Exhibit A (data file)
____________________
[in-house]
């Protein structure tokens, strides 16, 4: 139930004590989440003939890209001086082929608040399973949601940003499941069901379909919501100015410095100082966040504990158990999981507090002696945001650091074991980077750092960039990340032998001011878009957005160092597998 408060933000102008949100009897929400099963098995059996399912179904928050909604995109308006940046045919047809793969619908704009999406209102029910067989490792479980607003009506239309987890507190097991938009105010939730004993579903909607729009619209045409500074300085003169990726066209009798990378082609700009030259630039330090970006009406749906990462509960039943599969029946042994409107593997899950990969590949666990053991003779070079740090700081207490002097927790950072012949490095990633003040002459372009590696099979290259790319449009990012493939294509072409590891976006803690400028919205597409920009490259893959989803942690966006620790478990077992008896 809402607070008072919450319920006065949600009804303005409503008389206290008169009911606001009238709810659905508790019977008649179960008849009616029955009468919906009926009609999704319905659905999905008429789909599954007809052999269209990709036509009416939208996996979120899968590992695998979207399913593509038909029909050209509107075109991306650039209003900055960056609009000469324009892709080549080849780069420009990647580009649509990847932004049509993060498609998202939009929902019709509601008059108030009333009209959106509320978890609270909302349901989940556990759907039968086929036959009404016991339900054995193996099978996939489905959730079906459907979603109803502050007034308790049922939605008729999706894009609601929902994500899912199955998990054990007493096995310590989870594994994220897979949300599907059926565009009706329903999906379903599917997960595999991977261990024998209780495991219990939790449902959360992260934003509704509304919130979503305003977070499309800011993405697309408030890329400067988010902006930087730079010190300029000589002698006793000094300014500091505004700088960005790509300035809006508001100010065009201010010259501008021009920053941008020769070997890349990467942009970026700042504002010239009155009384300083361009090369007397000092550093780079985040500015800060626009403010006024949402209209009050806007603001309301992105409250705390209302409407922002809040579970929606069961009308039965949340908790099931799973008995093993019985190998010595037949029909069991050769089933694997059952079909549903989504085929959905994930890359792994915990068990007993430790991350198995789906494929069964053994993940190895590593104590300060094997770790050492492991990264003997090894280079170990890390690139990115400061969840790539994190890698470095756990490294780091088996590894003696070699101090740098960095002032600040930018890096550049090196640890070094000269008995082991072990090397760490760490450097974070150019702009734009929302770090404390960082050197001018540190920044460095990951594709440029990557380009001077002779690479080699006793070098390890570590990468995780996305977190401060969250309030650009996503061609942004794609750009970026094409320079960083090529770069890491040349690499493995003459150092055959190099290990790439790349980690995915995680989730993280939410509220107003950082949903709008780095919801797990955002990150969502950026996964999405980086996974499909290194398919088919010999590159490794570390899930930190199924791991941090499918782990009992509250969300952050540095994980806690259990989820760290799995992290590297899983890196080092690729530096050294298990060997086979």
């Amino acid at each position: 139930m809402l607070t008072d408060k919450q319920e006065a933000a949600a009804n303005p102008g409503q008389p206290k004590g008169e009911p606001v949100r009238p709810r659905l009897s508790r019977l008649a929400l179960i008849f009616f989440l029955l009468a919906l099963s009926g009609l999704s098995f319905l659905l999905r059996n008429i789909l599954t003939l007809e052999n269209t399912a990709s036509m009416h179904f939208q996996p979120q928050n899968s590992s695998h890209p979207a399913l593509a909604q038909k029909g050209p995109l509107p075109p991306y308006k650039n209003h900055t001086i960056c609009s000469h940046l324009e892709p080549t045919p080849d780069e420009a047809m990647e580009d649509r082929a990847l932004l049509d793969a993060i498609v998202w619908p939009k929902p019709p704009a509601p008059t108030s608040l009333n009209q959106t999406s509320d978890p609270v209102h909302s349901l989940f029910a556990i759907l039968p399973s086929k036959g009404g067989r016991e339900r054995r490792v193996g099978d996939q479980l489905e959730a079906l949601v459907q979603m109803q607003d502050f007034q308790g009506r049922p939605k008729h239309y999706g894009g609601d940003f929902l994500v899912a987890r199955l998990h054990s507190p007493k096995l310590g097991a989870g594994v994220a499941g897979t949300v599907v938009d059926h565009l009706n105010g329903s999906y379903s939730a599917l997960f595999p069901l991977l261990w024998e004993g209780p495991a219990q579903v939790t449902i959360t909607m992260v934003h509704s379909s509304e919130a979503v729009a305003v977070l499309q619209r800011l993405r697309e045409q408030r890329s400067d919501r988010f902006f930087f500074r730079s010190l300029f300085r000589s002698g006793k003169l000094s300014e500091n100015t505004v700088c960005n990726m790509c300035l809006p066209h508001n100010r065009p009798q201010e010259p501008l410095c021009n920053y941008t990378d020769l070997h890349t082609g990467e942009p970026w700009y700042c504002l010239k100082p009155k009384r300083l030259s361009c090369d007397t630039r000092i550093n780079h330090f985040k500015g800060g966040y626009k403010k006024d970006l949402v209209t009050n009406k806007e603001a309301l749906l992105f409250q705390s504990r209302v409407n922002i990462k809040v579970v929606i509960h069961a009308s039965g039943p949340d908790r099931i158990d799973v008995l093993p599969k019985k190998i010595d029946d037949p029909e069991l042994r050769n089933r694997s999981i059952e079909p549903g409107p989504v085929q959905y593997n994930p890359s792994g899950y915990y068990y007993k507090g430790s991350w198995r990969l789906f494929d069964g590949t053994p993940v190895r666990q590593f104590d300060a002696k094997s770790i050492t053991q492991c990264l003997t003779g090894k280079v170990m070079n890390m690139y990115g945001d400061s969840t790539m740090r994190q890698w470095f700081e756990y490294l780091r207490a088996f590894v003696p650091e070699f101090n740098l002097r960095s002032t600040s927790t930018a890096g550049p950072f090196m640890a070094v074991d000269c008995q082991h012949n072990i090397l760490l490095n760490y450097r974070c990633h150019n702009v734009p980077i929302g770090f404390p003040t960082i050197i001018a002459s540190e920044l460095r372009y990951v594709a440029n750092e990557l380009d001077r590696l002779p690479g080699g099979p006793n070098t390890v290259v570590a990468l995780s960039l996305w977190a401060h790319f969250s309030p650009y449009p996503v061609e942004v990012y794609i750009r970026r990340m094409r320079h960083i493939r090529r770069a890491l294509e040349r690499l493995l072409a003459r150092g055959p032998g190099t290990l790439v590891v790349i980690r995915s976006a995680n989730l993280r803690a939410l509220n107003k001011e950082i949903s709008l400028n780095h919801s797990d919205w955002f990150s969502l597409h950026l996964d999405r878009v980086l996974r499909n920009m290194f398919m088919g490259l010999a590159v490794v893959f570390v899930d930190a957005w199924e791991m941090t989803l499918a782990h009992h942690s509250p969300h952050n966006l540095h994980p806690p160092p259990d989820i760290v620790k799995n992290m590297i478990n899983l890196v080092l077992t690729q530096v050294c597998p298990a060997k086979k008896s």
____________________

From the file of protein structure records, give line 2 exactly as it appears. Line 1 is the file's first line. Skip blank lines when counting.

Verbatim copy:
């Protein structure tokens, strides 16, 4: 139930004590989440003939890209001086082929608040399973949601940003499941069901379909919501100015410095100082966040504990158990999981507090002696945001650091074991980077750092960039990340032998001011878009957005160092597998 408060933000102008949100009897929400099963098995059996399912179904928050909604995109308006940046045919047809793969619908704009999406209102029910067989490792479980607003009506239309987890507190097991938009105010939730004993579903909607729009619209045409500074300085003169990726066209009798990378082609700009030259630039330090970006009406749906990462509960039943599969029946042994409107593997899950990969590949666990053991003779070079740090700081207490002097927790950072012949490095990633003040002459372009590696099979290259790319449009990012493939294509072409590891976006803690400028919205597409920009490259893959989803942690966006620790478990077992008896 809402607070008072919450319920006065949600009804303005409503008389206290008169009911606001009238709810659905508790019977008649179960008849009616029955009468919906009926009609999704319905659905999905008429789909599954007809052999269209990709036509009416939208996996979120899968590992695998979207399913593509038909029909050209509107075109991306650039209003900055960056609009000469324009892709080549080849780069420009990647580009649509990847932004049509993060498609998202939009929902019709509601008059108030009333009209959106509320978890609270909302349901989940556990759907039968086929036959009404016991339900054995193996099978996939489905959730079906459907979603109803502050007034308790049922939605008729999706894009609601929902994500899912199955998990054990007493096995310590989870594994994220897979949300599907059926565009009706329903999906379903599917997960595999991977261990024998209780495991219990939790449902959360992260934003509704509304919130979503305003977070499309800011993405697309408030890329400067988010902006930087730079010190300029000589002698006793000094300014500091505004700088960005790509300035809006508001100010065009201010010259501008021009920053941008020769070997890349990467942009970026700042504002010239009155009384300083361009090369007397000092550093780079985040500015800060626009403010006024949402209209009050806007603001309301992105409250705390209302409407922002809040579970929606069961009308039965949340908790099931799973008995093993019985190998010595037949029909069991050769089933694997059952079909549903989504085929959905994930890359792994915990068990007993430790991350198995789906494929069964053994993940190895590593104590300060094997770790050492492991990264003997090894280079170990890390690139990115400061969840790539994190890698470095756990490294780091088996590894003696070699101090740098960095002032600040930018890096550049090196640890070094000269008995082991072990090397760490760490450097974070150019702009734009929302770090404390960082050197001018540190920044460095990951594709440029990557380009001077002779690479080699006793070098390890570590990468995780996305977190401060969250309030650009996503061609942004794609750009970026094409320079960083090529770069890491040349690499493995003459150092055959190099290990790439790349980690995915995680989730993280939410509220107003950082949903709008780095919801797990955002990150969502950026996964999405980086996974499909290194398919088919010999590159490794570390899930930190199924791991941090499918782990009992509250969300952050540095994980806690259990989820760290799995992290590297899983890196080092690729530096050294298990060997086979």